The "Bat Masterson" theme song was an added treat, with catchy lyrics and a hummable tune.
  • Of all the so-called adult westerns that hit the tube in the mid to late 50's, "Bat Masterson" was one of the best. Gene Barry played his historical character with just the right amount of seriousness and lightness to make what could have been a cardboard creation viable. "Adult westerns" back in those days when the TV west was young meant more talk and less action with stories that supposedly dealt with mature subject matter where characters were not just all good or all bad. In the "Bat Masterson" series, usually there would be a fair amount of action with Bat whipping the meanies with his cane and using his gun only when absolutely necessary.

    Another improvement in the TV western wrought by the "Bat Masterson" series was a weekly change of scenery (in reality, all the shows were shot on the same Hollywood lot), not just in Dodge City, Tombstone, or Abilene. "Incident in Leadville" is a good example. Leadville, now a Colorado tourist mecca, was then a silver mining town with its share of claim jumpers and bushwhackers.

    Bat rides into Leadville to clear his name. It seems that the lady who runs the local printing press, Jo Hart (Kathleen Crowley), has slandered Bat by lumping him together with notorious outlaws such as King Fisher, a cameo by the fine character actor, Jack Lambert. The local city boss, gambler Roy Evans, portrayed by future "Get Smart" chief, Edward Platt, also has an ax to grind with Jo Hart but wants to put her out of commission permanently. Evans decides to terminate Bat in the process, a notion not to the liking of the man with the cane and derby hat.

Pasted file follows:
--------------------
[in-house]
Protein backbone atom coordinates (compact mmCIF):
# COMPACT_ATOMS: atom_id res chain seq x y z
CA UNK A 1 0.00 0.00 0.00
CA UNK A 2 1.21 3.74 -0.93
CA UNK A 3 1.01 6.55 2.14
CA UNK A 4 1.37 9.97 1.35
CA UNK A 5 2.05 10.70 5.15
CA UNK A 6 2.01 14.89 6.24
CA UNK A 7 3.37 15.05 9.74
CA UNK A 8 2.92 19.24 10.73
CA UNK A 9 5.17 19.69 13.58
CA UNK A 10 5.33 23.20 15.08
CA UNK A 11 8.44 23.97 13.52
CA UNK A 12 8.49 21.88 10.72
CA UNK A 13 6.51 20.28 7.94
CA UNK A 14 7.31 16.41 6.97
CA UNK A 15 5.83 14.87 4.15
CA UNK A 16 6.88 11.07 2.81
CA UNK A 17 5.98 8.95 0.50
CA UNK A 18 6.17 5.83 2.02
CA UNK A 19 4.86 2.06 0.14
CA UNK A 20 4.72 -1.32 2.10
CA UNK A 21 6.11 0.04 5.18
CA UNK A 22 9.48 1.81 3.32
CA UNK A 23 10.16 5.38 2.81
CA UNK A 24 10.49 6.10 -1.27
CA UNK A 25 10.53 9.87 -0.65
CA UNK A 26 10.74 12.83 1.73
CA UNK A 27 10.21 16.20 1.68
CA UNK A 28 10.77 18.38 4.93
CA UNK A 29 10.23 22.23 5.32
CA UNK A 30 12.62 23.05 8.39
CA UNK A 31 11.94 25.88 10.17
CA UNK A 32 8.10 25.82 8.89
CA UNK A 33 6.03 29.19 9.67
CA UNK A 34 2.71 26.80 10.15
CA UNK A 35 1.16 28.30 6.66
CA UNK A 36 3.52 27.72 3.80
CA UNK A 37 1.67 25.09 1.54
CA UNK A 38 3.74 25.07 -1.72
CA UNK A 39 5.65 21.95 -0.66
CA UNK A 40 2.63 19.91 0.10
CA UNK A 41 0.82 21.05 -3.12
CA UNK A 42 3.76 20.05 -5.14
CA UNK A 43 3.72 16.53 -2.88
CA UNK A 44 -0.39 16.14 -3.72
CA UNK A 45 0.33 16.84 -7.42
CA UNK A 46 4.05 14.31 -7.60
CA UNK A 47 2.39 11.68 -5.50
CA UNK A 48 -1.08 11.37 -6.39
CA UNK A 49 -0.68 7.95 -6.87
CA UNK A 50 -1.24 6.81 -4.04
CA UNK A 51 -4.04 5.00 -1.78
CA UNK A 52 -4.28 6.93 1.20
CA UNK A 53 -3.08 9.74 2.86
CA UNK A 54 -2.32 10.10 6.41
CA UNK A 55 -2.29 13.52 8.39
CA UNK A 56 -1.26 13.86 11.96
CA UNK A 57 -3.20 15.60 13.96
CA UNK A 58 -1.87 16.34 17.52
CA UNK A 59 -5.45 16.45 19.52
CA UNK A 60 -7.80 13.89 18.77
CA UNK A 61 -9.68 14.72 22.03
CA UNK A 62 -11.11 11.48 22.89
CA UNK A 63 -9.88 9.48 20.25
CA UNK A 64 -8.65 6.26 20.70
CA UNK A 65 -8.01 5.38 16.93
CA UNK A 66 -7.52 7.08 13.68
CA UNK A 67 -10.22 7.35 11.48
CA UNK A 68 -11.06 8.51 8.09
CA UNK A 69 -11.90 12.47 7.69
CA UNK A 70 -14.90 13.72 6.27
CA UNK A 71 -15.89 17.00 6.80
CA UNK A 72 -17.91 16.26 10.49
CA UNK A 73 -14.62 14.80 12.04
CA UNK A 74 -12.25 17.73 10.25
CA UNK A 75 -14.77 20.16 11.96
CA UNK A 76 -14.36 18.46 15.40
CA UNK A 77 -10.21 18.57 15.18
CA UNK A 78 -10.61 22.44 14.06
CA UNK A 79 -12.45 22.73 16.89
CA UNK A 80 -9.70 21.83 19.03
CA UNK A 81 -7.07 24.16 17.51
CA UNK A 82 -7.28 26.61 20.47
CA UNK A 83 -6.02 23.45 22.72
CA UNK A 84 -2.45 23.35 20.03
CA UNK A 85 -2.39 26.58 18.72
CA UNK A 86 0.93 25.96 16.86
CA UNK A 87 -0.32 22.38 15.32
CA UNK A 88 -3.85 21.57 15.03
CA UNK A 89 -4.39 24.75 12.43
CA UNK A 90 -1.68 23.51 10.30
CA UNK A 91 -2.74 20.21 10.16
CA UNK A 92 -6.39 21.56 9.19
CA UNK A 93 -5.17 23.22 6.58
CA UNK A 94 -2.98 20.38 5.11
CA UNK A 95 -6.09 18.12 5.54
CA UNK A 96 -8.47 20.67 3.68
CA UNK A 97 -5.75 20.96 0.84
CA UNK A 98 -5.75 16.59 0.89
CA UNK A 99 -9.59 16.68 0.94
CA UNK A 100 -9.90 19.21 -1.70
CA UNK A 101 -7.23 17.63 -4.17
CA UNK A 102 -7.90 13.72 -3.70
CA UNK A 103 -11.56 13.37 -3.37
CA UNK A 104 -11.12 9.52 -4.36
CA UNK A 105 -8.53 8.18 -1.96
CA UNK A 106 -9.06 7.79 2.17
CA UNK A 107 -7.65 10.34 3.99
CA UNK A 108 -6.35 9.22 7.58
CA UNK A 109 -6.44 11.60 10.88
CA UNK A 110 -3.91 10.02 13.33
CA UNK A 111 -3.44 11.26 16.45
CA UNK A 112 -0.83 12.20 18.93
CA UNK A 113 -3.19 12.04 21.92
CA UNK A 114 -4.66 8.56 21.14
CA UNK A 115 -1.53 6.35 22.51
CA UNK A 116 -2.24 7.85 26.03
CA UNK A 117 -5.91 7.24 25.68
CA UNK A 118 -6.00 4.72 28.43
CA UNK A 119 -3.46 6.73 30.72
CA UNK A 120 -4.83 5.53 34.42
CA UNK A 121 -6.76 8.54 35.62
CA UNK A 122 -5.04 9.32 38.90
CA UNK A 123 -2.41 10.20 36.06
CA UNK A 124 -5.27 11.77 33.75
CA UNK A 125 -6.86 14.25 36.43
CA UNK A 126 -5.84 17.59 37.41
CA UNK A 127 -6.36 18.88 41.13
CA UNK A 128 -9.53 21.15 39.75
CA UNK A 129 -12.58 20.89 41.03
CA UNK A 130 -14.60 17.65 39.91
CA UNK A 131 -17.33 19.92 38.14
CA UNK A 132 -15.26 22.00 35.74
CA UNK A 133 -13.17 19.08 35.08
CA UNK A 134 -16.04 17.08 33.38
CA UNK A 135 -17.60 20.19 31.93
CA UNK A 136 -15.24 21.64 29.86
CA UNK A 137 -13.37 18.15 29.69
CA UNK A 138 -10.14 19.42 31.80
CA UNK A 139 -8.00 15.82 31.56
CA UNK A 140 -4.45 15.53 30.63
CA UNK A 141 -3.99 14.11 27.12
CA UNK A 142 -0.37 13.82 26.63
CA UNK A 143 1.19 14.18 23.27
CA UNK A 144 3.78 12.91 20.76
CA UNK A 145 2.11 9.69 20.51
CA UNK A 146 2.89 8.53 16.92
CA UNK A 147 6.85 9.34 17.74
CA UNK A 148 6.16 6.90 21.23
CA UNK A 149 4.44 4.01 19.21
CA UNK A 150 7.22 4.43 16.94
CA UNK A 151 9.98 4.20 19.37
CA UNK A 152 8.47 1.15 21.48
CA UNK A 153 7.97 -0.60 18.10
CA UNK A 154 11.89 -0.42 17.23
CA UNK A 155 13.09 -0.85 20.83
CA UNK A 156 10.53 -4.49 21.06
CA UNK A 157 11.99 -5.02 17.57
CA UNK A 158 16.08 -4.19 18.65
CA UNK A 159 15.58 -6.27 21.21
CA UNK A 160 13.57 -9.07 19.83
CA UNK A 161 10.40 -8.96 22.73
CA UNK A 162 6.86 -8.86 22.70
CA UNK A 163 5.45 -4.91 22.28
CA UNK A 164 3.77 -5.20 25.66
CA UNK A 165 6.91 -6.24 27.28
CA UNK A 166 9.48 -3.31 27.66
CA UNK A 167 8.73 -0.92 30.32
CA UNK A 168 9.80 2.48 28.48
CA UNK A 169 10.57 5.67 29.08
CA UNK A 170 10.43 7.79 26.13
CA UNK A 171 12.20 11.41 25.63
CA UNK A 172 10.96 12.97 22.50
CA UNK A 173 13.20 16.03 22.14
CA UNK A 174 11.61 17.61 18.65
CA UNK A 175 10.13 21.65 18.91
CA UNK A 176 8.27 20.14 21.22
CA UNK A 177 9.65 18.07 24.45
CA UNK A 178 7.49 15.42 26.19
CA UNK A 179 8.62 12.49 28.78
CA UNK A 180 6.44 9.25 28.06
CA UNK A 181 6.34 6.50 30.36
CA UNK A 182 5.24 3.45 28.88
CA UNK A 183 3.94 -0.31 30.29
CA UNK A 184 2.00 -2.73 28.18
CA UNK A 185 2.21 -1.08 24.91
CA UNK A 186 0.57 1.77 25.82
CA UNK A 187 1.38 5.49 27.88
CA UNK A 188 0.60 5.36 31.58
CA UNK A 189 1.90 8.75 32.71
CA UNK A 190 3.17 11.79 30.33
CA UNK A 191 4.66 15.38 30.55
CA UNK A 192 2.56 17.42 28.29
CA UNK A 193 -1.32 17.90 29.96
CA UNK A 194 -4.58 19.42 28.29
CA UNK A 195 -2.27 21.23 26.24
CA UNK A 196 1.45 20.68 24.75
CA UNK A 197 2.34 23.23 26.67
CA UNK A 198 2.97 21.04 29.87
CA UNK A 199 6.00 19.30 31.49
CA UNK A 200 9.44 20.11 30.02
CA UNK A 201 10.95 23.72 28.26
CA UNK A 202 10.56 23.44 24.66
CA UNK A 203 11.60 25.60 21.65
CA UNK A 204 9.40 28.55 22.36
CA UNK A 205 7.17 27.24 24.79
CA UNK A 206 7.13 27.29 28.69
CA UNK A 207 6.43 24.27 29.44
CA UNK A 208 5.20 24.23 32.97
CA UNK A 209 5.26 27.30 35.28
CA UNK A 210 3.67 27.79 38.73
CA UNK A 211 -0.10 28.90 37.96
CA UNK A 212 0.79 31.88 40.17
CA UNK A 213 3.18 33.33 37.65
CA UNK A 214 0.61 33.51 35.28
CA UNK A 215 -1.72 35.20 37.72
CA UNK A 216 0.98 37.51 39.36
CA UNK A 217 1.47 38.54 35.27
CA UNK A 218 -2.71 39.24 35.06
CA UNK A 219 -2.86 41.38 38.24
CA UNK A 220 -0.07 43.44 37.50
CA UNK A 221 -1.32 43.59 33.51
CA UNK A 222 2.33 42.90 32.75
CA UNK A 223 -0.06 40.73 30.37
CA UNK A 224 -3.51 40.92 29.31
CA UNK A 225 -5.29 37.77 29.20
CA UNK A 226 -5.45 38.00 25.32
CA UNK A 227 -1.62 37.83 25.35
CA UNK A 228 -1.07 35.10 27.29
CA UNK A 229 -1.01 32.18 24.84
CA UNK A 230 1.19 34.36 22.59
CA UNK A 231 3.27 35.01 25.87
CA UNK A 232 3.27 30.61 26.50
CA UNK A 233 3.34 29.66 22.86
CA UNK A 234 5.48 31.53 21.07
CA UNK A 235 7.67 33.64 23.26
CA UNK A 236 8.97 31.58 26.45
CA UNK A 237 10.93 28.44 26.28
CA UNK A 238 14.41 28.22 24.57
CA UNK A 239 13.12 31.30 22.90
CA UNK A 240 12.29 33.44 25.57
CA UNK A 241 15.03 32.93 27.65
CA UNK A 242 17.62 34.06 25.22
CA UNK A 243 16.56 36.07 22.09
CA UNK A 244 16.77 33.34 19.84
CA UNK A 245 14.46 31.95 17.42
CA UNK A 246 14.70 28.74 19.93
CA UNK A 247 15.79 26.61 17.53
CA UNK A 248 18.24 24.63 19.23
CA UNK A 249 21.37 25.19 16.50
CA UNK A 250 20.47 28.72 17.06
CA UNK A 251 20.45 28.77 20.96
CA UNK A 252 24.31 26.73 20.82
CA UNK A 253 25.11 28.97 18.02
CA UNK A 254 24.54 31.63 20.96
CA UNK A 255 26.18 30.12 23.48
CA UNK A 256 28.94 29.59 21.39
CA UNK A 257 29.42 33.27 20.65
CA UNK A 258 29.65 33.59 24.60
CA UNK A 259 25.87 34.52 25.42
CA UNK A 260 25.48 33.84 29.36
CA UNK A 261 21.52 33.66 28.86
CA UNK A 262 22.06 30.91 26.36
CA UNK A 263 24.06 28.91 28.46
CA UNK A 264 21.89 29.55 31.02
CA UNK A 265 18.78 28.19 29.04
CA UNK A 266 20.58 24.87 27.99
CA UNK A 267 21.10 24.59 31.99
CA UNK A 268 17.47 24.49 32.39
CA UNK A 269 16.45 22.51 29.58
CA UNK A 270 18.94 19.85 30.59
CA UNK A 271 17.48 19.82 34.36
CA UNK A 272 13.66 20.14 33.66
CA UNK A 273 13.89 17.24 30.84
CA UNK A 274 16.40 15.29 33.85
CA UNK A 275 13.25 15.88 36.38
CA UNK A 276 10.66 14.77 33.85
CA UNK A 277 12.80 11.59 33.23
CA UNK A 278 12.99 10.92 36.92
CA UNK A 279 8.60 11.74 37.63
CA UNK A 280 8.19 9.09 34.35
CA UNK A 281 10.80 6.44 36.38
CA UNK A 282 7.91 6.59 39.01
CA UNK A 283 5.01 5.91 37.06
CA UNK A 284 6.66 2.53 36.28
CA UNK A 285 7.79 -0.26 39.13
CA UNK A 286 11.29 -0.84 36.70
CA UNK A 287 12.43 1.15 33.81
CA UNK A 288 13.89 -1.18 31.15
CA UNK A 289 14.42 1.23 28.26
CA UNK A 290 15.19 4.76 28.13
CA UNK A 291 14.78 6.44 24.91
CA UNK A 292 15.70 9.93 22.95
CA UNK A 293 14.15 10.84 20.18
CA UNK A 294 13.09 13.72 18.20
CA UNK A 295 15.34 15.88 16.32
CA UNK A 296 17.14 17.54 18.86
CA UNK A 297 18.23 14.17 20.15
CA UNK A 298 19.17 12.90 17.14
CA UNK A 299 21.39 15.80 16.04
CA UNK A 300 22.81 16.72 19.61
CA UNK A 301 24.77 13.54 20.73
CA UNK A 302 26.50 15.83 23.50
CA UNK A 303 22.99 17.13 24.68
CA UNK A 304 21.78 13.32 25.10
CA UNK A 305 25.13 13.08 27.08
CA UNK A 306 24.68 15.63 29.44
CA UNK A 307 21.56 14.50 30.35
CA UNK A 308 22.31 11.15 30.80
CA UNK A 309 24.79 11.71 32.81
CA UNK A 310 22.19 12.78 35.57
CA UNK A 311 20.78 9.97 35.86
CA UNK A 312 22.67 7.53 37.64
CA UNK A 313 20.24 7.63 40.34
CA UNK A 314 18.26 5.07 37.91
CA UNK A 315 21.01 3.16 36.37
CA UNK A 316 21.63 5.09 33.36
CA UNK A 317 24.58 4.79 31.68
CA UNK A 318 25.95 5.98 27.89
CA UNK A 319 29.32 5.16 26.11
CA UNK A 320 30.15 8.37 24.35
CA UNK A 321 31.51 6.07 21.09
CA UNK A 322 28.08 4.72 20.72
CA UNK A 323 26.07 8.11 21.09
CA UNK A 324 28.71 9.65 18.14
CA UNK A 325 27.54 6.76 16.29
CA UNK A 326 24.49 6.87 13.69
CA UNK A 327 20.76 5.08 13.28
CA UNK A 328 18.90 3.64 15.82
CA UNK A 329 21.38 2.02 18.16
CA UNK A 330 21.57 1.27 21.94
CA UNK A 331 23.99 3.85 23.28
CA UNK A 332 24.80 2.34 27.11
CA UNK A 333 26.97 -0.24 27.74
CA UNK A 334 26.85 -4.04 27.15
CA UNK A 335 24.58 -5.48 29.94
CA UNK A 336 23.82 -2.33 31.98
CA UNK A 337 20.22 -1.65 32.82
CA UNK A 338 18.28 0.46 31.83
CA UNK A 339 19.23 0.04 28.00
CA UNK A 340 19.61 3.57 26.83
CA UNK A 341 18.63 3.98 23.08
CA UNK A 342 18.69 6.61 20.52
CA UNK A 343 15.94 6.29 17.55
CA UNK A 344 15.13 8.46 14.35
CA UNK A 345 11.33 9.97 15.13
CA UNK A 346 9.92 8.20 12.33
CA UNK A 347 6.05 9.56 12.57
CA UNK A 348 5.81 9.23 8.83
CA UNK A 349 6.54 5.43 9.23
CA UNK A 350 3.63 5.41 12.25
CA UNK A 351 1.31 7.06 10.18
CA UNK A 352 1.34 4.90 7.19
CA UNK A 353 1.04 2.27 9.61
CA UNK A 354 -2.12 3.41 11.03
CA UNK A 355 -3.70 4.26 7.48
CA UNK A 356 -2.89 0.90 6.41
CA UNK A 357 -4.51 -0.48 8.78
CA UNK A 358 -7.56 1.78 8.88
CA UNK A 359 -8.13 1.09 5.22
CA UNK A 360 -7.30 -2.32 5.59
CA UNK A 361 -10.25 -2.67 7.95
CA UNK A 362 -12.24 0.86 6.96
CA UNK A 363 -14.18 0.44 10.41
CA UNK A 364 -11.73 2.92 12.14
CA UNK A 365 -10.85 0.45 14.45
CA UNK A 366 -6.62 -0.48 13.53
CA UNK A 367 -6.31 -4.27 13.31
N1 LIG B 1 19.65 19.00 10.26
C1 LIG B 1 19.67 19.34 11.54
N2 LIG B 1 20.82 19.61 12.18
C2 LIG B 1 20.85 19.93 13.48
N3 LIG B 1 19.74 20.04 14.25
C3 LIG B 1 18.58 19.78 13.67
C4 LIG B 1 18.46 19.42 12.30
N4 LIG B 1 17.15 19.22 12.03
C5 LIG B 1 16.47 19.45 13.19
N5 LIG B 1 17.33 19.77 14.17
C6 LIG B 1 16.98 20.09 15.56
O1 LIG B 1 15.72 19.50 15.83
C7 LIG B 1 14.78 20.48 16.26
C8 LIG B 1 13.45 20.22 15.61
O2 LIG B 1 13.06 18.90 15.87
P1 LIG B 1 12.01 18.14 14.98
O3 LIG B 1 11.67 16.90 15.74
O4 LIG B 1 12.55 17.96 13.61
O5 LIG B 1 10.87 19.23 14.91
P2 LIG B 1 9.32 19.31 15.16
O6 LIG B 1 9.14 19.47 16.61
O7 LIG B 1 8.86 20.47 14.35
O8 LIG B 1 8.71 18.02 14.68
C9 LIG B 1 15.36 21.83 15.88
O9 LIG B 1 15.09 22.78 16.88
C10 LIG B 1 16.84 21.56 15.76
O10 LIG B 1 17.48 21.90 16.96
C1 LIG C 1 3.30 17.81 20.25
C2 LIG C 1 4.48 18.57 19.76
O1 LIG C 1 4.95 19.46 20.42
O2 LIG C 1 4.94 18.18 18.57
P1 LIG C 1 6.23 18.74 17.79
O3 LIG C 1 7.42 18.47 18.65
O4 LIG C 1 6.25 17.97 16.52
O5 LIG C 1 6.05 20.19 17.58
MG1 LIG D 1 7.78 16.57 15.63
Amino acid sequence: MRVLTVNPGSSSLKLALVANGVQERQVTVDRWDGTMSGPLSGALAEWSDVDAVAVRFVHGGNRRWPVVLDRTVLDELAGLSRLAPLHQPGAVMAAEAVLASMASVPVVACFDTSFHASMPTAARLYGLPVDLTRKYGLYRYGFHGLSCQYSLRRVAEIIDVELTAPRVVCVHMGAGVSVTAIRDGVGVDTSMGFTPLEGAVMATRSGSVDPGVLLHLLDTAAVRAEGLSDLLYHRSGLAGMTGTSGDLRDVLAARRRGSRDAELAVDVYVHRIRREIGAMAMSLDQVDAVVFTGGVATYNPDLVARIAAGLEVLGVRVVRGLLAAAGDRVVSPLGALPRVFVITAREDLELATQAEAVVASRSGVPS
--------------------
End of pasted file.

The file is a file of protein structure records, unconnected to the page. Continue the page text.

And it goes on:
All the shows were similar in format. Fans could be assured of being entertained for thirty minutes. The "Bat Masterson" theme song was an added treat, with catchy lyrics and a hummable tune.
  • What should have been an exciting action flick filled with dynamic entertaining special effects turns out to be a complete bore with cheesy computer graphics that make many a B movie look big budget in comparison. Even the humor, which is supposed to be tongue-in-cheek of the "Lake Placid" variety, falls flat. The snake going for the penis elicits only a chuckle rather than the intended cackle. Ditto for the snake crawling around the fat woman's boobs inside her dress. The only scene that actually turns out as funny as intended is the bathroom scene where the couple getting it on are attacked by the reptiles. When the middle-aged woman hearing the commotion comments on the guy's virility but then retracts her statement when the believed orgasm comes to a deadly halt is well timed and works.

    Even the marvelous actor Samuel L. Jackson comes up short delivering a performance that is copied from his Jules Winnfield character of "Pulp Fiction" fame. What is appropriate for one film is not necessarily appropriate for another. He does play his part for laughs but the script and direction let him down.